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Occupiers Protest Ban on Income Tax

Just hours before the gavel fell to open Tennessee’s 2012 legislative session, members of Occupy Nashville teamed up with Tennesseans for Fair Taxation, and others, to protest a proposed state constitutional ban on creating an income tax in Tennessee.

It was the first of what they say will be many attempts to “instruct their representatives” throughout the session.

The demonstration, of fewer than two dozen people on the steps of the War Memorial Auditorium, featured several speakers, including representatives from the state NAACP and Occupy Nashville member Eva Watler, who wore wings and called herself the “Money Fairy.” Several speakers argued that Tennessee’s tax system was among the most regressive in the country and that an income tax ban would only make it more unfair.

“[Occupy Nashville] stands in solidarity with the Tennesseans for Fair Taxation. We support their efforts to create a more equitable and just system of taxation for families,” she said. “The current system places an unfair burden on struggling families. Our state should not limit its options to create a more fair system for all Tennesseans.”

Last session, the Senate passed SJR221, proposing an amendment to the Constitution that would ban an income tax going forward. However, the proposed legislation was held back in the House and left for this session. Before it becomes law, the proposal needs a majority vote in both chambers of the current General Assembly and a two-thirds vote in the next. At that point, it would be set to appear before voters on the 2014 ballot. The House is expected to take up the legislation Jan. 19.

TFT president Dick Williams said he knows the process could be slow going, but that the group wants to “start the discussion now.”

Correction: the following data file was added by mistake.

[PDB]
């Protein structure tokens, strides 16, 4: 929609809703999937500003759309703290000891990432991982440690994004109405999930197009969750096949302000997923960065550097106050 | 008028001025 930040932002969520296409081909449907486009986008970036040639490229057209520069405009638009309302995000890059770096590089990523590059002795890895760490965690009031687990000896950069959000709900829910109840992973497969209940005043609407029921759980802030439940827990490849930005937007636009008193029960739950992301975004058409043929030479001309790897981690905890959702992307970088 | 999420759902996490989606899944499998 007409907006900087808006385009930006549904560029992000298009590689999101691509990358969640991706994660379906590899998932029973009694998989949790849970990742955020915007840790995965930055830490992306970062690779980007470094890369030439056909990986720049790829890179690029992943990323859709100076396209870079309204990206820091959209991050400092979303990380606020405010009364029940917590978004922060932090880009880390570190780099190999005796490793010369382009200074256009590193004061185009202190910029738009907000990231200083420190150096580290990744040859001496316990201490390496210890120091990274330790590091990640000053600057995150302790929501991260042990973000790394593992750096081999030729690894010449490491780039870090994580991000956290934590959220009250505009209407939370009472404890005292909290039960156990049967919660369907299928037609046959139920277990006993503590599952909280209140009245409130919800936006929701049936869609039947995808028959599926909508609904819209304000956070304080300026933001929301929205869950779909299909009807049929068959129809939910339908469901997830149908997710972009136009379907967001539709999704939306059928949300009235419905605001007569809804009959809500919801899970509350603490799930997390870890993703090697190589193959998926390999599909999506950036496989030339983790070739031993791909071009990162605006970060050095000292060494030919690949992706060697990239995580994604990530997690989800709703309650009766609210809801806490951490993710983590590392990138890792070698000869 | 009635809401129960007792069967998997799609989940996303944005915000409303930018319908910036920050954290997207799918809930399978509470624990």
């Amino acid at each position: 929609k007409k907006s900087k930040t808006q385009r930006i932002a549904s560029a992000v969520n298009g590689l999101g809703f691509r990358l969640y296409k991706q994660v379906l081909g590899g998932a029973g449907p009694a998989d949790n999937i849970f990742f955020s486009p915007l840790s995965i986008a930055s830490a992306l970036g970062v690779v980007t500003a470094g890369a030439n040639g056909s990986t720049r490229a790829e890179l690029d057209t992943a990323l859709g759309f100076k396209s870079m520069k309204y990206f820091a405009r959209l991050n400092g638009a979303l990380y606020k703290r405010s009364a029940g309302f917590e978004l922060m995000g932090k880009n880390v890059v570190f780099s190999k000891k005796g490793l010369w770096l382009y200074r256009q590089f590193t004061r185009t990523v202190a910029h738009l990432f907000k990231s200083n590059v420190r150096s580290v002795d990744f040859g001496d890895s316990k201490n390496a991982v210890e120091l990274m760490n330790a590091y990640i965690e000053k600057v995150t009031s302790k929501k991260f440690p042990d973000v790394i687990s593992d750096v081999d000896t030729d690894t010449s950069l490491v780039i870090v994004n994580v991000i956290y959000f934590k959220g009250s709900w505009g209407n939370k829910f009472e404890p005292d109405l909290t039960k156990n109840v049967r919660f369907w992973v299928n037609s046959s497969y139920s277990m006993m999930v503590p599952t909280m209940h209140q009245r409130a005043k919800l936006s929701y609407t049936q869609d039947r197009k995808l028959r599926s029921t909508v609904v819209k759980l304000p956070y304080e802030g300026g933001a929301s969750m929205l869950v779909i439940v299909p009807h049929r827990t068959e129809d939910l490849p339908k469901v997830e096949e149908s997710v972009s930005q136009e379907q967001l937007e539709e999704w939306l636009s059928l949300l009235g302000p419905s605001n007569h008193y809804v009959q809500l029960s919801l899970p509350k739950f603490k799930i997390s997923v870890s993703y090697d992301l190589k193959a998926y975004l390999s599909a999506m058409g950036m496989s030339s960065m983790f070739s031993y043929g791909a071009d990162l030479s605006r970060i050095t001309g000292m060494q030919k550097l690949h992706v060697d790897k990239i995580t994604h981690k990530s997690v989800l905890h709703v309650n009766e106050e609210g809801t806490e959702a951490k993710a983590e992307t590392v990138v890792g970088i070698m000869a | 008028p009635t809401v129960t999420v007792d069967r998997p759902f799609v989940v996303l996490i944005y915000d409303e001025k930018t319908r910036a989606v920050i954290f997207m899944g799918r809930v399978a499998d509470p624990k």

Bill Howell is a TFT member who has also been involved with Occupy Nashville since their first days on the Plaza. He was among those arrested in the first of two early morning evictions in late October. As the session progresses, he said the two groups will continue to work together.

“I think our values at TFT and Occupy are very closely aligned. They’re really doing the work of the citizens,” he said. “Something I learned over the course of working with Occupy is there is a clause in the Tennessee Constitution that is parallel to the U.S. Constitution’s First Amendment. One of the phrases is that the citizens have a right to ‘instruct their representatives.’ That’s exactly what they’re doing.”

Tennesseans for Fair Taxation have held similar demonstrations in the past, expressing opposition to taxes on food and calling for a more progressive tax structure, which they say would lighten the burden on the poor and increase the state’s revenue.

Shortly after the Speaker Beth Harwell kicked the House into session and the chamber stood for the national anthem, a set of protesters dropped a handful of slips of paper cut like dollar bills from the gallery reading, “The People’s Bribe. Get money out of politics. We are the 99%. What side are you on?” on one side and what looked check written to the Tennessee General Assembly for $99.99 on the other.

When asked about the incident afterward, the speaker said she was aware that the group would be present and downplayed the disruption.

“I really thought that was a rather insignificant gesture on their part, so I did not gavel them down,” Harwell said. “But, of course, I do not encourage any type of behavior like that on our House floor.”

After dropping the leaflets, the group left the chambers without incident.

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